Arguments against allowing state and local governments to compete against each other with tax incentives for the outcome of specific firm location decisions roughly can be separated into two categories, those which argue that such competition has adverse fairness consequences by reducing the corporate share of the tax burden, and those which argue that it has adverse impacts on economic efficiency. As economists, we leave the fairness arguments to others. In this note, we concentrate on the merits of efficiency arguments against state and local tax competition. We find such arguments weak, at best. Indeed, such tax competition may actually enhance efficiency, as we describe below.
One of the potential consequences of tax competition is a reduction in government revenues, which could constrain government services to suboptimal levels. However, formal demonstrations of this result have relied on models where the local governments are limited to a single tax instrument. Allowing other revenue sources can overturn this result. Indeed, the limited empirical evidence suggests that revenue losses from competition over state and local corporate income and property tax receipts are at least partly offset by increased taxes from other sources, such as individual income taxes or sales taxes.
Even if such competition does inhibit revenue-raising by state and local governments, this only reduces efficiency if any resulting suboptimal spending from state and local government revenues is not offset by increased spending from federal government revenues. Our current alignment of responsibilities among levels of government is heavily tilted toward fiscal federalism and likely results in large offsets and even the overprovision of some public goods to particular areas. In this situation, the welfare implications of increasing revenue-raising capabilities and the level of state and local public good provision are unclear.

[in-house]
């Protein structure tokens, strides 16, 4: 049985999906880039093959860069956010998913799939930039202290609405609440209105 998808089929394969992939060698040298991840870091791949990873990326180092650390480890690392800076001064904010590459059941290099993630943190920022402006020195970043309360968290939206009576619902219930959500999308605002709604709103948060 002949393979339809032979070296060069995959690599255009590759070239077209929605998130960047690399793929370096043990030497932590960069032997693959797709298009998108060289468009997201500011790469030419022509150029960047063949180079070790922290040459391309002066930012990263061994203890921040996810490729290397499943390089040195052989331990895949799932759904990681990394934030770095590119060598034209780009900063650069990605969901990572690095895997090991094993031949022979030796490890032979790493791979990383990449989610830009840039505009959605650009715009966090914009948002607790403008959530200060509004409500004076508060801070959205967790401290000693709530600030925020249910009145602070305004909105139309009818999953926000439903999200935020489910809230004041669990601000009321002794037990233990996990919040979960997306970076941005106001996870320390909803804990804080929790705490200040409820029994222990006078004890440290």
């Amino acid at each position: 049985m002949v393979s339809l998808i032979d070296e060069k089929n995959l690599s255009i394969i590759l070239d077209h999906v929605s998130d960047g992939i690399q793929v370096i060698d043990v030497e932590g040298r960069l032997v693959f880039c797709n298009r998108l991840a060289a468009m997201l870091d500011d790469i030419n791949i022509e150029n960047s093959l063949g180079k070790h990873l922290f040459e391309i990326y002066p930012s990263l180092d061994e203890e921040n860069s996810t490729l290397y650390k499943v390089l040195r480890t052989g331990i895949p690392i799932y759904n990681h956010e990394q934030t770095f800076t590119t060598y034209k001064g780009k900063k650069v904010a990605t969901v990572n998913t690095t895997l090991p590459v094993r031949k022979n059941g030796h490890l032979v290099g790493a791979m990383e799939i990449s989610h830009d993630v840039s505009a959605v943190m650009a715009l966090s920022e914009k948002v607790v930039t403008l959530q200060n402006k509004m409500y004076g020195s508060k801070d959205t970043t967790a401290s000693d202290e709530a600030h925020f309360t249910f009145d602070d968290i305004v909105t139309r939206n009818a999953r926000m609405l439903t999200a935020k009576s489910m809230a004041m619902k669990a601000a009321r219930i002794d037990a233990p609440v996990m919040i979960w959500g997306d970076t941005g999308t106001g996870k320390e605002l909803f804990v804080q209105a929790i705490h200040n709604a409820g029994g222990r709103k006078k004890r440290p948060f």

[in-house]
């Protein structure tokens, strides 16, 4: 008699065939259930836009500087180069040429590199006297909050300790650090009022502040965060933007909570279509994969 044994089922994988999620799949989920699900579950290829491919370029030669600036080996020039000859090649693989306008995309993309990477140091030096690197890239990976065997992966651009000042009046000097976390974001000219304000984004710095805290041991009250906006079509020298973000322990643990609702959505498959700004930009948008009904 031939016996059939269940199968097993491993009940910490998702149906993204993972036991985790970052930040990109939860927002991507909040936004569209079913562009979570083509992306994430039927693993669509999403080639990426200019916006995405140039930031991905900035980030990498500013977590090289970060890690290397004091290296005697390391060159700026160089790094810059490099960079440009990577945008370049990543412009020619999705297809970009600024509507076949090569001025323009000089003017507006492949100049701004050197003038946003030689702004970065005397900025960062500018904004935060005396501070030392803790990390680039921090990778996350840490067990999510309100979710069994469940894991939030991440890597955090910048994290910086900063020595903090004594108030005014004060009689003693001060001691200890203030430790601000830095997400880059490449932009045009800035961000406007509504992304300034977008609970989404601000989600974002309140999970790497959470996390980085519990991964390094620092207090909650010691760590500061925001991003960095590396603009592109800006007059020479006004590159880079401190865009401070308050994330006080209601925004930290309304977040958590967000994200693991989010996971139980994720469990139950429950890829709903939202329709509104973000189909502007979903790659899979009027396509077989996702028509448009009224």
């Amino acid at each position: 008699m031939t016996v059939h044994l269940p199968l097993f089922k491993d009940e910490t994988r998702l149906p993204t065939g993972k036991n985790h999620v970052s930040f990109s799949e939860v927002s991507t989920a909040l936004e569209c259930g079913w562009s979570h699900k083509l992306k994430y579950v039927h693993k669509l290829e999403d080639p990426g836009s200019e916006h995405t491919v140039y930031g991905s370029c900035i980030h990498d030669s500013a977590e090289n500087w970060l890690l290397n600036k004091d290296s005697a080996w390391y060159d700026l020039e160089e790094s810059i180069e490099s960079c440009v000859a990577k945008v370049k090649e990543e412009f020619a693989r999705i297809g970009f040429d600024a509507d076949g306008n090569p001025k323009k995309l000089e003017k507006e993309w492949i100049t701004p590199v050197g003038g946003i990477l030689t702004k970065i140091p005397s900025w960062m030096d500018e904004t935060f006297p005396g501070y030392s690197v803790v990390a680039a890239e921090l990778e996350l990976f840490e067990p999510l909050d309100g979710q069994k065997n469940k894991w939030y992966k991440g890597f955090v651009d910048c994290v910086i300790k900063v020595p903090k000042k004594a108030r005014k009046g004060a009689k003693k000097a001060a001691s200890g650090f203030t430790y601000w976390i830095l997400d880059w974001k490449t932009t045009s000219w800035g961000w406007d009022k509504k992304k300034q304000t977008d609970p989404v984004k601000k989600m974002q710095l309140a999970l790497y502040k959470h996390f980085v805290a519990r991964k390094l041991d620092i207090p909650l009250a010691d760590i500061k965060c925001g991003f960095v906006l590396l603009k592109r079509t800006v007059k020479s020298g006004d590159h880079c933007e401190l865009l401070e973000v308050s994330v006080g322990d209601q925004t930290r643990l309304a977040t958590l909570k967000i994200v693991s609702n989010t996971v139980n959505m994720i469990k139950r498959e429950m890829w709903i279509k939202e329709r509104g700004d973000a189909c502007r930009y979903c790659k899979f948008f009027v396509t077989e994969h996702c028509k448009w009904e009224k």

A second argument against tax competition is that area governments allegedly end up, on average, with fewer jobs and tax revenues from the target firm than they had anticipated. This type of situation is known as the "winner's curse" and can arise in one-shot, sealed-bid auctions when bidders have different beliefs about the value of an object. If people offer bids at their individual expected values, the winning bidder will be "cursed" in the sense that the true value of the object will be lower than his bid. This occurs because, all else equal, the winning bidder will be the individual who has the most overoptimistic estimate of the value of the object. In practice, however, officials who are aware of the "winner's curse" can adjust their bids accordingly. Moreover, the sequential nature of the tax competition process can provide an opportunity for learning about the extent of incentives offered by others. For both of these reasons, systematic overbidding need not emerge.